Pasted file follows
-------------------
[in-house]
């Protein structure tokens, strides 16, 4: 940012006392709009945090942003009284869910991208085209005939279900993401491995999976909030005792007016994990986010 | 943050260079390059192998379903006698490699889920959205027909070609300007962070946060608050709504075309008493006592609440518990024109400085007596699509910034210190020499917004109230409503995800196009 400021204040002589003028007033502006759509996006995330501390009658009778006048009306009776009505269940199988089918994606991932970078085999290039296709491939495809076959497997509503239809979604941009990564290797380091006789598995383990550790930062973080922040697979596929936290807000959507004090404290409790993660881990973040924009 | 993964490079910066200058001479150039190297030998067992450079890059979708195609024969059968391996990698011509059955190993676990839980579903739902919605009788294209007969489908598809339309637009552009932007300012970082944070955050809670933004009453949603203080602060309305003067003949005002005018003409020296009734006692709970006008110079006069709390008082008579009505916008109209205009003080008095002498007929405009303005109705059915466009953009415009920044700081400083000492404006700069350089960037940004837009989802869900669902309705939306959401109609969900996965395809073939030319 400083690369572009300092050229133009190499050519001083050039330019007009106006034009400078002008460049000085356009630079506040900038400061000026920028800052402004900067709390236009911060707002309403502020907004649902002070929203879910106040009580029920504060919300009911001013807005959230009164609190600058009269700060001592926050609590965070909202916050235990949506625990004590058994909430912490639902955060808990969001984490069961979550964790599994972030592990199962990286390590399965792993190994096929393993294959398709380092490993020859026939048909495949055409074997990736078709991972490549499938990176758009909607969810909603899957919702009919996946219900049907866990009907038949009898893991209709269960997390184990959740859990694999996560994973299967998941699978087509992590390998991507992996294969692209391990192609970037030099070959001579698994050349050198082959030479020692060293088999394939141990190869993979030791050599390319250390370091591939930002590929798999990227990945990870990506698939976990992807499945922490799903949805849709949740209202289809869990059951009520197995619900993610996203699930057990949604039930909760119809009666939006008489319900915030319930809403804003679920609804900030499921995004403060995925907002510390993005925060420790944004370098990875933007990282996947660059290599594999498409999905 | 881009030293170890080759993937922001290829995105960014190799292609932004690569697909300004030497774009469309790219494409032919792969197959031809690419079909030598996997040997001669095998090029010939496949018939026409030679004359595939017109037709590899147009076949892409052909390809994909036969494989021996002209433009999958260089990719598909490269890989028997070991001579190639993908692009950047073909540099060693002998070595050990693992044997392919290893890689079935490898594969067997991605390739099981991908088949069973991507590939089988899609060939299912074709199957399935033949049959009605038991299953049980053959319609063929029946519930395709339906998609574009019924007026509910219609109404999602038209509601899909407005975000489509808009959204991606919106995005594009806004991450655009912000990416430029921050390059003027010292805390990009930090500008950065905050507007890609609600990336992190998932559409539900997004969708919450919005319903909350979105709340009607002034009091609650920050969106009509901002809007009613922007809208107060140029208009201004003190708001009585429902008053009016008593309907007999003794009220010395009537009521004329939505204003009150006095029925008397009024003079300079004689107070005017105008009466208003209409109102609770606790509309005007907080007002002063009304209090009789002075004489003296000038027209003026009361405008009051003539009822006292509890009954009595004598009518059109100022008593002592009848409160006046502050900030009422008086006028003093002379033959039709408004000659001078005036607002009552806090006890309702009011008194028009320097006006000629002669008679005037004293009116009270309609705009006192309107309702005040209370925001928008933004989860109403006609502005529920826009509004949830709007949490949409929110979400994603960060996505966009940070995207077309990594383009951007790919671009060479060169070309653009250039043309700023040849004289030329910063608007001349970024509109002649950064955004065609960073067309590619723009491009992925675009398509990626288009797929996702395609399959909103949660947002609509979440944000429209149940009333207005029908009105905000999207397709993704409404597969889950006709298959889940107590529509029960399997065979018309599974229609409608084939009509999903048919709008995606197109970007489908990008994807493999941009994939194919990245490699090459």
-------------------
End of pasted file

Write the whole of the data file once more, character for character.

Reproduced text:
[in-house]
């Protein structure tokens, strides 16, 4: 940012006392709009945090942003009284869910991208085209005939279900993401491995999976909030005792007016994990986010 | 943050260079390059192998379903006698490699889920959205027909070609300007962070946060608050709504075309008493006592609440518990024109400085007596699509910034210190020499917004109230409503995800196009 400021204040002589003028007033502006759509996006995330501390009658009778006048009306009776009505269940199988089918994606991932970078085999290039296709491939495809076959497997509503239809979604941009990564290797380091006789598995383990550790930062973080922040697979596929936290807000959507004090404290409790993660881990973040924009 | 993964490079910066200058001479150039190297030998067992450079890059979708195609024969059968391996990698011509059955190993676990839980579903739902919605009788294209007969489908598809339309637009552009932007300012970082944070955050809670933004009453949603203080602060309305003067003949005002005018003409020296009734006692709970006008110079006069709390008082008579009505916008109209205009003080008095002498007929405009303005109705059915466009953009415009920044700081400083000492404006700069350089960037940004837009989802869900669902309705939306959401109609969900996965395809073939030319 400083690369572009300092050229133009190499050519001083050039330019007009106006034009400078002008460049000085356009630079506040900038400061000026920028800052402004900067709390236009911060707002309403502020907004649902002070929203879910106040009580029920504060919300009911001013807005959230009164609190600058009269700060001592926050609590965070909202916050235990949506625990004590058994909430912490639902955060808990969001984490069961979550964790599994972030592990199962990286390590399965792993190994096929393993294959398709380092490993020859026939048909495949055409074997990736078709991972490549499938990176758009909607969810909603899957919702009919996946219900049907866990009907038949009898893991209709269960997390184990959740859990694999996560994973299967998941699978087509992590390998991507992996294969692209391990192609970037030099070959001579698994050349050198082959030479020692060293088999394939141990190869993979030791050599390319250390370091591939930002590929798999990227990945990870990506698939976990992807499945922490799903949805849709949740209202289809869990059951009520197995619900993610996203699930057990949604039930909760119809009666939006008489319900915030319930809403804003679920609804900030499921995004403060995925907002510390993005925060420790944004370098990875933007990282996947660059290599594999498409999905 | 881009030293170890080759993937922001290829995105960014190799292609932004690569697909300004030497774009469309790219494409032919792969197959031809690419079909030598996997040997001669095998090029010939496949018939026409030679004359595939017109037709590899147009076949892409052909390809994909036969494989021996002209433009999958260089990719598909490269890989028997070991001579190639993908692009950047073909540099060693002998070595050990693992044997392919290893890689079935490898594969067997991605390739099981991908088949069973991507590939089988899609060939299912074709199957399935033949049959009605038991299953049980053959319609063929029946519930395709339906998609574009019924007026509910219609109404999602038209509601899909407005975000489509808009959204991606919106995005594009806004991450655009912000990416430029921050390059003027010292805390990009930090500008950065905050507007890609609600990336992190998932559409539900997004969708919450919005319903909350979105709340009607002034009091609650920050969106009509901002809007009613922007809208107060140029208009201004003190708001009585429902008053009016008593309907007999003794009220010395009537009521004329939505204003009150006095029925008397009024003079300079004689107070005017105008009466208003209409109102609770606790509309005007907080007002002063009304209090009789002075004489003296000038027209003026009361405008009051003539009822006292509890009954009595004598009518059109100022008593002592009848409160006046502050900030009422008086006028003093002379033959039709408004000659001078005036607002009552806090006890309702009011008194028009320097006006000629002669008679005037004293009116009270309609705009006192309107309702005040209370925001928008933004989860109403006609502005529920826009509004949830709007949490949409929110979400994603960060996505966009940070995207077309990594383009951007790919671009060479060169070309653009250039043309700023040849004289030329910063608007001349970024509109002649950064955004065609960073067309590619723009491009992925675009398509990626288009797929996702395609399959909103949660947002609509979440944000429209149940009333207005029908009105905000999207397709993704409404597969889950006709298959889940107590529509029960399997065979018309599974229609409608084939009509999903048919709008995606197109970007489908990008994807493999941009994939194919990245490699090459």